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Emperor (7/10)

by Tony Medley

Runtime 106 minutes.

OK for children.

There have been many films about the Allied reconstruction of West Germany after World War II. There have been none about the American reconstruction of Japan after the Japanese surrender in 1945.

This film shows the amazing destruction of Tokyo as a result of American bombing in 1945. Into that distruction comes Gen. Douglas MacArthur (Tommy Lee Jones) and his staff, including Bonner Fellers (Matthew Fox), a Brigadier General.

MacArthur had a difficult decision to make about what to do with Emperor Hirohito, who is viewed as a god by most Japanese. If they executed him it would alienate the Japanese and make rapprochement much more difficult. If they spared him it would alienate hawks in the American hierarchy. MacArthur gave Fellers the job of investigating Hirohito's involvement in, and responsibility for, Japan's wartime actions, like the attack on Pearl Harbor

While Jones gives a good performance as MacArthur, he doesn't appear on screen that much. The film is really about Fellers and how he followed MacArthur's orders, difficult though they were, given the political machinations at play.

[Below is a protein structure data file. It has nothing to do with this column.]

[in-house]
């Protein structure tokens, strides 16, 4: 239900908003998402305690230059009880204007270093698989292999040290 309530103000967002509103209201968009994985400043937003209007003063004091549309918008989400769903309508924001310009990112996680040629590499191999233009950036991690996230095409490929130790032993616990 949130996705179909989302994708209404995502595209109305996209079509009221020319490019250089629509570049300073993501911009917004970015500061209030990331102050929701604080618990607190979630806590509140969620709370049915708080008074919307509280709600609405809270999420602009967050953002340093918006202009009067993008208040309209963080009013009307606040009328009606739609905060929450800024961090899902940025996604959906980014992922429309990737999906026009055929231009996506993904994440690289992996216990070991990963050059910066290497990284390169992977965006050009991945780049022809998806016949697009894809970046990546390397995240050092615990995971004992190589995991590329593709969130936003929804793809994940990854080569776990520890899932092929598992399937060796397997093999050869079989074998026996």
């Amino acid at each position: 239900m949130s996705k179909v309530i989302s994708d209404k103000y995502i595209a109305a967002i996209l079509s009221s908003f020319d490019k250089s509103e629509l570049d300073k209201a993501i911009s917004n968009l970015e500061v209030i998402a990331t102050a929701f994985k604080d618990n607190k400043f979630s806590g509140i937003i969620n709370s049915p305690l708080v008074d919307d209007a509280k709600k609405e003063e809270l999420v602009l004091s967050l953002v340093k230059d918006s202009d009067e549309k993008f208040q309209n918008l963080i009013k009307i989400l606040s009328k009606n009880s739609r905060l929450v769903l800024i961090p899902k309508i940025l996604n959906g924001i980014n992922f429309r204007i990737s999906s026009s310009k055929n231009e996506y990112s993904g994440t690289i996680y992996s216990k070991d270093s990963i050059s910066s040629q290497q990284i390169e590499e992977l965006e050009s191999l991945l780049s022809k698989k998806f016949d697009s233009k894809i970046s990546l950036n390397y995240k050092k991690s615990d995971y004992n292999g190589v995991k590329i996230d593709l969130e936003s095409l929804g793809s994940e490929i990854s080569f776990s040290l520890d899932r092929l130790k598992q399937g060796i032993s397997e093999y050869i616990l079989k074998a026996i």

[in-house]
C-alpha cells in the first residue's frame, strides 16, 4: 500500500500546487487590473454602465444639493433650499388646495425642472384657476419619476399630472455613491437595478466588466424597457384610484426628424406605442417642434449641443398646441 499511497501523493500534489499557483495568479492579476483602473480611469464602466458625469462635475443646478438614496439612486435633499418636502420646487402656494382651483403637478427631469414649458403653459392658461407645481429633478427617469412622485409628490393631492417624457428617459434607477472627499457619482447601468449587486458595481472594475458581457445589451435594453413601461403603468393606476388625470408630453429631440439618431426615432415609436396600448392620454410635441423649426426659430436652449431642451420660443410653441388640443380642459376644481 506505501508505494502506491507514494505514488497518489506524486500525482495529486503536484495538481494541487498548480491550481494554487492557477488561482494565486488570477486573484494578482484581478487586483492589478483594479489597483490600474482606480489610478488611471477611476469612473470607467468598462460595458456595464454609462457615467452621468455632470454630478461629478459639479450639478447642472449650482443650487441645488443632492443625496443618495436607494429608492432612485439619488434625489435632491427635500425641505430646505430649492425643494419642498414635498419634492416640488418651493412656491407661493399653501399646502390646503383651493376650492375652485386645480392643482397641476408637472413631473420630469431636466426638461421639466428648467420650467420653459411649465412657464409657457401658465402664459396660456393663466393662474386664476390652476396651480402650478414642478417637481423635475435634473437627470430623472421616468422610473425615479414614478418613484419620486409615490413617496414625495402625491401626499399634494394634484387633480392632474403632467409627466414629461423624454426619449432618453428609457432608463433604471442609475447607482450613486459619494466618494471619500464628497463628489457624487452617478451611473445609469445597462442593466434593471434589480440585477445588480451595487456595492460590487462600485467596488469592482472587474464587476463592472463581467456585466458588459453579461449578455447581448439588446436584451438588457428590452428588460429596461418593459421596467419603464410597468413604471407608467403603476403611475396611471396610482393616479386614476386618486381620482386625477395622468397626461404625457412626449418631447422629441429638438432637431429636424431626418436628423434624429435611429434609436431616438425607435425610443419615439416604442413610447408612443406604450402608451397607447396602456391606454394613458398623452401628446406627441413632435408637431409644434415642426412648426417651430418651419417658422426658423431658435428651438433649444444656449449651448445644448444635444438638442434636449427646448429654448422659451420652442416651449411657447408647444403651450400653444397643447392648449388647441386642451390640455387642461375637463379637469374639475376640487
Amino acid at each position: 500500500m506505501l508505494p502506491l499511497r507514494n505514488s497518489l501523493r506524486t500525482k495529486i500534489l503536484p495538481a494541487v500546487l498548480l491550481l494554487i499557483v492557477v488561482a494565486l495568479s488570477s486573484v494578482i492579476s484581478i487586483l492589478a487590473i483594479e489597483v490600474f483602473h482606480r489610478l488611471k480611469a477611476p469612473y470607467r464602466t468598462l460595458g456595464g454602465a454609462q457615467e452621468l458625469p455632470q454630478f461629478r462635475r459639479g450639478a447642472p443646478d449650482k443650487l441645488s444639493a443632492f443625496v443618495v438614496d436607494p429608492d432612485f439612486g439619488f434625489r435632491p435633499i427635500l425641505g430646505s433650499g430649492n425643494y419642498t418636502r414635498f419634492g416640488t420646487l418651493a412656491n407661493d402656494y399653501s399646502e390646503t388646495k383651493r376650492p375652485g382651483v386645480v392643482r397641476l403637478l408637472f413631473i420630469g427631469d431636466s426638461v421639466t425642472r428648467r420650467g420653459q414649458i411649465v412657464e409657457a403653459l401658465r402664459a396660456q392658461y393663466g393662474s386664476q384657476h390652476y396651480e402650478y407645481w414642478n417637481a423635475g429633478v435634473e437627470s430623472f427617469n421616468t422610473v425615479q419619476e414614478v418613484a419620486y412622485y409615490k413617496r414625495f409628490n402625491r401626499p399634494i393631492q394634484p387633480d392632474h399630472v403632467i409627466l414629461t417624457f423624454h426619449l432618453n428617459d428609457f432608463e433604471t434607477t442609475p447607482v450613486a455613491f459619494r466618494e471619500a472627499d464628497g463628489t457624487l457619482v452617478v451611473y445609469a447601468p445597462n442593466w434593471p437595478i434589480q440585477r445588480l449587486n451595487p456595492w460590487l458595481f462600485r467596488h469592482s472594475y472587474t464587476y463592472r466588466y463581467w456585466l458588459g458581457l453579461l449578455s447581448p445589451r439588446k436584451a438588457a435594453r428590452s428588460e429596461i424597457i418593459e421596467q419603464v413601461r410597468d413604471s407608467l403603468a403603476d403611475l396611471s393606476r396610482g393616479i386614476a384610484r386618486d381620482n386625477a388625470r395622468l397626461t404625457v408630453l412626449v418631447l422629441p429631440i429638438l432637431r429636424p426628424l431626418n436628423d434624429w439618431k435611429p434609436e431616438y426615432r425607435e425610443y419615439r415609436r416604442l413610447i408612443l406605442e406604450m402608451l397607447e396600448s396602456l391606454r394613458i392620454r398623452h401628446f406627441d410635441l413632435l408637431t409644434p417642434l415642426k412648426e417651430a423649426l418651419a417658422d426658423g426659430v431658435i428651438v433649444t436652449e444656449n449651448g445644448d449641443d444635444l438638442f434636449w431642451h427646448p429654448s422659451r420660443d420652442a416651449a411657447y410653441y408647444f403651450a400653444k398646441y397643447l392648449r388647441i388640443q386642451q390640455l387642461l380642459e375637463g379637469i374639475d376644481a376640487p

The story behind the making of the movie is almost as interesting as the movie itself. Producer Yoko Narahashi grew up listening to stories from her grandfather, Teizaburo Sekiya (Isao Natsuyagi) who was a high-ranking official as a member of Emperor Hirohito's Ministry of the Interior.

In Narahashi's research into Fellers she found that he sometimes wrote during the war about visiting an unnamed "friend" in Japan. The idea of adding a love story to the movie occurred to her, but she had no proof. Even so, she added the fictional character Aya (Eriko Hatsune) for Feller's Japanese love interest. Her instincts were affirmed when, after telling her 101-year-old uncle, Sekiya, about the movie, he said, "Make it a burning love story."

Director Peter Webber has done a fine job in making this into a believable telling of a previously little-known, but important, part of history. The movie is extremely well done, except for one incident in which Fellers gets into a fight in a bar, which seemed a little unrealistic and over-the-top, and certainly unnecessary. Although Webber had to fictionalize the story to make it into a movie, his attention to detail in re-creating Tokyo circa 1945 has resulted in an exceptional feeling of the ambience of time and place. Unlike other recent films claiming an historical basis, apart from the fight in the bar there is nothing in the film that keeps one from believing that this is the way it happened.